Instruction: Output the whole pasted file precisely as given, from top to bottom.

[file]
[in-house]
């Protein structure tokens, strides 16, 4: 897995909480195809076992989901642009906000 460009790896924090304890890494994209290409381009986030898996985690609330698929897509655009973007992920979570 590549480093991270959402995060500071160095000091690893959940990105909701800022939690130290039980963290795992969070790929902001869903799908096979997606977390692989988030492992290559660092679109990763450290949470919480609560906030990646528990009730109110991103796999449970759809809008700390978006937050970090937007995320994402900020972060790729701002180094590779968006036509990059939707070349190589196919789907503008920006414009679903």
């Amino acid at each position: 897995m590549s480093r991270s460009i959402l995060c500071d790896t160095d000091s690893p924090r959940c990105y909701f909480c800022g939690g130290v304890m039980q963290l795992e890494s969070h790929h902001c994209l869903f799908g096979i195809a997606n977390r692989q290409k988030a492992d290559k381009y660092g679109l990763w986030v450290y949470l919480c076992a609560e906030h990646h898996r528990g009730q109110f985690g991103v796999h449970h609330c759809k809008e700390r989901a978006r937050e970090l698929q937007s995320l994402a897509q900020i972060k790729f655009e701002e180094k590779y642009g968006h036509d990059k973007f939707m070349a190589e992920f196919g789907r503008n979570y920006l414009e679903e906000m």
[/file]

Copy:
[in-house]
């Protein structure tokens, strides 16, 4: 897995909480195809076992989901642009906000 460009790896924090304890890494994209290409381009986030898996985690609330698929897509655009973007992920979570 590549480093991270959402995060500071160095000091690893959940990105909701800022939690130290039980963290795992969070790929902001869903799908096979997606977390692989988030492992290559660092679109990763450290949470919480609560906030990646528990009730109110991103796999449970759809809008700390978006937050970090937007995320994402900020972060790729701002180094590779968006036509990059939707070349190589196919789907503008920006414009679903």
């Amino acid at each position: 897995m590549s480093r991270s460009i959402l995060c500071d790896t160095d000091s690893p924090r959940c990105y909701f909480c800022g939690g130290v304890m039980q963290l795992e890494s969070h790929h902001c994209l869903f799908g096979i195809a997606n977390r692989q290409k988030a492992d290559k381009y660092g679109l990763w986030v450290y949470l919480c076992a609560e906030h990646h898996r528990g009730q109110f985690g991103v796999h449970h609330c759809k809008e700390r989901a978006r937050e970090l698929q937007s995320l994402a897509q900020i972060k790729f655009e701002e180094k590779y642009g968006h036509d990059k973007f939707m070349a190589e992920f196919g789907r503008n979570y920006l414009e679903e906000m």